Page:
Wiser folk in Totnes took the view that the days of the alternative contingent were numbered and that the future demanded a development of their special cuisine. It was essential that the numbers of the herring gull was increased and that ways in which the breeding of the gull could be encouraged were found. More food had to be found for the gulls. Furthermore, the food should be varied so that the quality of the gull's flesh could be taken into account for all the variety of recipes that were now available. Experience had shown that the gull's flesh was much tastier if it had fed on vegetable matter rather than fish or offal with which the bird is usually associated. But the future looked bleak - until an unexpected opportunity arose.


A gull finds some ready food in the most surprising place.


In 1995 the local council announced a new waste disposal scheme that encouraged recycling. Local inhabitants were encouraged to sort their household waste according to whether the waste was recyclable or not. Green bins were offered to households to facilitate this. But Totnes realised that if plastic bags - rather than bins - were offered to Totnesians, then this would provide their population of gulls with an extra source of food. Gulls can easily attack plastic bags containing household refuse - bins are impenetrable. Surprisingly the council agreed - although they might not have appreciated the hidden agenda. The council's argument was that supplying bins to households within the town would increase the risk of the bins spilling over in heavy wind and so emptying the contents along the main streets. By supplying plastic bags to the town instead of bins, then this wouldn't happen. But they would supply solid bins to areas outside of central Totnes. Despite the divisiveness of this unfair policy Totnes agreed and waited. Plastic bags began to litter the streets of Totnes. Over the next few months the herring gulls realised that the plastic bags often contained food and so they started to slash open the bags with vigourous beaks in order to find the tasty tit-bits inside. The juvenile population began to rise. At last Totnesians were greeted with the screeches of an ebullient new generation of gulls. Totnes had won. By a masterstroke of counterfeint the future of the town based herring gull population was assured. Chefs could now concentrate on the development of new dishes, confident that sufficient produce was available.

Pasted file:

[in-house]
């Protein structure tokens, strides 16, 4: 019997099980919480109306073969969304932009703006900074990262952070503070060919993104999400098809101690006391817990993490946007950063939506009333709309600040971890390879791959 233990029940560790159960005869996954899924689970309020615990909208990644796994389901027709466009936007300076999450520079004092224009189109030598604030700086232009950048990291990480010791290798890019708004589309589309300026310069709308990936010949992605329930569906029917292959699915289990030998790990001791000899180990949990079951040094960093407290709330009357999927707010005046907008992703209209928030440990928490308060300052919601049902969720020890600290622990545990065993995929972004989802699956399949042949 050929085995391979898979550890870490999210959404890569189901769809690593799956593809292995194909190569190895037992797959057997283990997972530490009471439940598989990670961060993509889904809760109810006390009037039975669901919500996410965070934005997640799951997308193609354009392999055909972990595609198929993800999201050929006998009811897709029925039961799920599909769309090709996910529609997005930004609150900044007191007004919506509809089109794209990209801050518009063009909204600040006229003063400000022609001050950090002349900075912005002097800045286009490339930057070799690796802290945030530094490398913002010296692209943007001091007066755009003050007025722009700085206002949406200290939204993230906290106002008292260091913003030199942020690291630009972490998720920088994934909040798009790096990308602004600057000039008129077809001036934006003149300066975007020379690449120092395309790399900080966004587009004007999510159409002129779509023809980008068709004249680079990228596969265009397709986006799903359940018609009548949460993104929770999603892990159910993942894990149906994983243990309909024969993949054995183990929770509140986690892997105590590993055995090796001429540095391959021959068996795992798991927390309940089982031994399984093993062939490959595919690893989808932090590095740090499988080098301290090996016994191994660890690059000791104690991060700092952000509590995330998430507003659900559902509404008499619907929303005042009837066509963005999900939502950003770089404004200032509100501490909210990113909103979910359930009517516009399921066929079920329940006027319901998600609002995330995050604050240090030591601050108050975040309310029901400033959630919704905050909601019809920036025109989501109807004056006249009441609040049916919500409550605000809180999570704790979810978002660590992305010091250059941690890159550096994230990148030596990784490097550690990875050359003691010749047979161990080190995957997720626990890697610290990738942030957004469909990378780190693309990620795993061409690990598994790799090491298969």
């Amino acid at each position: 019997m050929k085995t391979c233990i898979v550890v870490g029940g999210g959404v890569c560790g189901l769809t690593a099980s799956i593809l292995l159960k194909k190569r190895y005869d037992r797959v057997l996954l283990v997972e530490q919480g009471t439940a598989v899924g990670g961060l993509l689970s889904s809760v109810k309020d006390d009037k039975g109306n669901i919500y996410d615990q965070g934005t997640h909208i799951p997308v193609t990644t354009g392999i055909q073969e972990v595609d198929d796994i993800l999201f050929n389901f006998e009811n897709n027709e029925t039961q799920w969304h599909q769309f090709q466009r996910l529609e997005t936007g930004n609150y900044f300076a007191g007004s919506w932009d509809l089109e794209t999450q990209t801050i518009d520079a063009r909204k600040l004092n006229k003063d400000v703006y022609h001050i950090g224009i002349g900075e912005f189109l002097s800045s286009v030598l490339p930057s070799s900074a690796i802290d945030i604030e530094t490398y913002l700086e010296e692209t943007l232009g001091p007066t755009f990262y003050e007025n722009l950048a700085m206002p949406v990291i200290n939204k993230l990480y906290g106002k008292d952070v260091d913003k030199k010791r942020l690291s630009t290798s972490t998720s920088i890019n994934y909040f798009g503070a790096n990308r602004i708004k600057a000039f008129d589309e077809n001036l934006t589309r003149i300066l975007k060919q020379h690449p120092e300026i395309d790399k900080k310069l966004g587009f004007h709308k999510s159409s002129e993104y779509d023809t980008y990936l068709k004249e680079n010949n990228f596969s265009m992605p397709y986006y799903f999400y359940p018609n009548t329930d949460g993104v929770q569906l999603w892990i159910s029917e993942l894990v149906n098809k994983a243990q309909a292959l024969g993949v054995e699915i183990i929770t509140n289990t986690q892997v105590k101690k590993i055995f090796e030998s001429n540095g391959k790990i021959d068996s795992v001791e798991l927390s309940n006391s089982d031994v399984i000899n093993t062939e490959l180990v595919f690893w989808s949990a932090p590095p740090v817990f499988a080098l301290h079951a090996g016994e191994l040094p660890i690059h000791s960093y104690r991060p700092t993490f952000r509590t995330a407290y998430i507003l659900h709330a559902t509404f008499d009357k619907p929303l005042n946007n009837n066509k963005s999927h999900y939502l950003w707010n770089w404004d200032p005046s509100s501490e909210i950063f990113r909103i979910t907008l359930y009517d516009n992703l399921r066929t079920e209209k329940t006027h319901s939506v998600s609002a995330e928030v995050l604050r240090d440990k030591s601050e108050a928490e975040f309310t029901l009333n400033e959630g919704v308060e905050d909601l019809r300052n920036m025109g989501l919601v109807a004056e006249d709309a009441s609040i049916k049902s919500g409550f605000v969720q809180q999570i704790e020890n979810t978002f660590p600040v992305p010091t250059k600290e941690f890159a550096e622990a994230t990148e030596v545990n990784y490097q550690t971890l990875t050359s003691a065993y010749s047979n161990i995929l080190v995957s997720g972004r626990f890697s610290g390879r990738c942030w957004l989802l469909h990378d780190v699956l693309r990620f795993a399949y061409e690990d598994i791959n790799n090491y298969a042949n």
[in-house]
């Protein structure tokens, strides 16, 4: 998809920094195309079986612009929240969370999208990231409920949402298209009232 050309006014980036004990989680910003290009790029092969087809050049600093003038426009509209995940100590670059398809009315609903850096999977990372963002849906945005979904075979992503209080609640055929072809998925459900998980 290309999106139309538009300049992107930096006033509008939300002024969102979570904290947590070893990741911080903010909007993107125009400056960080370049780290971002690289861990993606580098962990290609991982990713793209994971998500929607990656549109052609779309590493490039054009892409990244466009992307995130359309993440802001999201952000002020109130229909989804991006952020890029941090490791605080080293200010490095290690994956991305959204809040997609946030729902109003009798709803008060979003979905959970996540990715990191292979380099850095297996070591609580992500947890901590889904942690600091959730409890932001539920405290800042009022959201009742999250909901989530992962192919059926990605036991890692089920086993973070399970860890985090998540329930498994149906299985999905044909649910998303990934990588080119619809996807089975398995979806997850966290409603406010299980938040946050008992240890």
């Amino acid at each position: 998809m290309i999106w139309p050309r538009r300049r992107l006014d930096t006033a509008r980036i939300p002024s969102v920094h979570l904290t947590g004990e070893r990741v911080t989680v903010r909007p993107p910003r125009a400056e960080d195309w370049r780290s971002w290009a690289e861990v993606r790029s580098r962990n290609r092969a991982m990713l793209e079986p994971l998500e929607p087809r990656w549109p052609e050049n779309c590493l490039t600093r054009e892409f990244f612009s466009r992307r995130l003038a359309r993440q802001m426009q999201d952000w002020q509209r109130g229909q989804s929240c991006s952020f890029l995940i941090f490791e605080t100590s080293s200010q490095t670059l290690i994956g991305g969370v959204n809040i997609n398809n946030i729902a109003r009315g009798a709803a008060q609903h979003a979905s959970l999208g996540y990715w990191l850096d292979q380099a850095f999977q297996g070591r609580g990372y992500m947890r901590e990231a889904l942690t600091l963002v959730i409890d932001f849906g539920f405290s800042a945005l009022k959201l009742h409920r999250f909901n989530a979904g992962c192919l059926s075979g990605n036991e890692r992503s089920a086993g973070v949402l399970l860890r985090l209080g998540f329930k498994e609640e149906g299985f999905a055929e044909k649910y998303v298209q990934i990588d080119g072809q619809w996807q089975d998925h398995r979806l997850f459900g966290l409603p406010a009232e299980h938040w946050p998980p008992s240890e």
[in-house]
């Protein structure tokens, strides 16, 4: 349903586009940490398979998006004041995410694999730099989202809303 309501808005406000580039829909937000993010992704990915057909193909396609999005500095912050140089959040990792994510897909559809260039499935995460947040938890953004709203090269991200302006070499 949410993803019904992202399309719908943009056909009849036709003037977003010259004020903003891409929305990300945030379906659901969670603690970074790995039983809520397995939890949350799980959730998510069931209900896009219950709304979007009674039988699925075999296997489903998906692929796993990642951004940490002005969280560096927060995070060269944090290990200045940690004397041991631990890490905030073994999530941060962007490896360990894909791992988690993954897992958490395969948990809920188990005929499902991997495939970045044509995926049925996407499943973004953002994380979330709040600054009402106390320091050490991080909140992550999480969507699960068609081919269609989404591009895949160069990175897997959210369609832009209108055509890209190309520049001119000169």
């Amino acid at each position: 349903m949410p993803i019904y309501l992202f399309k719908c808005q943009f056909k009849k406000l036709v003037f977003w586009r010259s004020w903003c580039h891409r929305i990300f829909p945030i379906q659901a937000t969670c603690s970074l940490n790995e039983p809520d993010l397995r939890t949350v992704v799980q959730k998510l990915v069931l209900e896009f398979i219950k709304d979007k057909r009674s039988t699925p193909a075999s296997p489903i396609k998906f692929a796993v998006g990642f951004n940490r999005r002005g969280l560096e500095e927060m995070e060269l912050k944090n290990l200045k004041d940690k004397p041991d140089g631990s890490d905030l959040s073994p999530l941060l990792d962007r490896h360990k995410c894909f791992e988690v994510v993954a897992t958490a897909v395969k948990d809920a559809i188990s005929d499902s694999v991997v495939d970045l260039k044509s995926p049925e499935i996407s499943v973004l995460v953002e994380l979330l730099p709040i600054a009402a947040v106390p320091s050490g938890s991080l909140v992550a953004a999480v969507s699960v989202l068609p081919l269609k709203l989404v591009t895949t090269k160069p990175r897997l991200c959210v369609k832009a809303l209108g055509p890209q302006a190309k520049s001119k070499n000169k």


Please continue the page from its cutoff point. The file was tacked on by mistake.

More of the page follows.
But ironically, the extensive rubbish that is now strewn across Totnes streets after the gulls have been feeding certainly exceeds that which would have happened if bins had been tipped over by wind or vandals. A small price to pay!


Since 1995 the herring gull population of Totnes has soared. Every week, the plastic bags provide the birds with a bonanza of various foods. The breeding population of the birds has increased and we now find that the graceful white bird is extending its range to the outlying parts of Totnes and the territories beyond. The variety of food available to the gull has greatly increased, and this should result in a further development of dishes that take account of this. Will we be able to eat "seagulls fed on non genetically modified grain" soon?


The future of gull cuisine in Totnes is optimistic. We hope to see further exploration in developing exciting and innovative dishes. More needs to be done with the eggs, and the possibilities of harnessing the fertiliser potential of the guano have yet to be realised. Maybe other towns can profit by the example that Totnes has provided. Gulls are great - to eat.
And the password? Well you'll just have to visit Totnes to find out.
Bon appetit!


Fisher J and R.M. Lockley (1989) - Seabirds
Collins New Naturalist Series ISBN 1 870630 88 2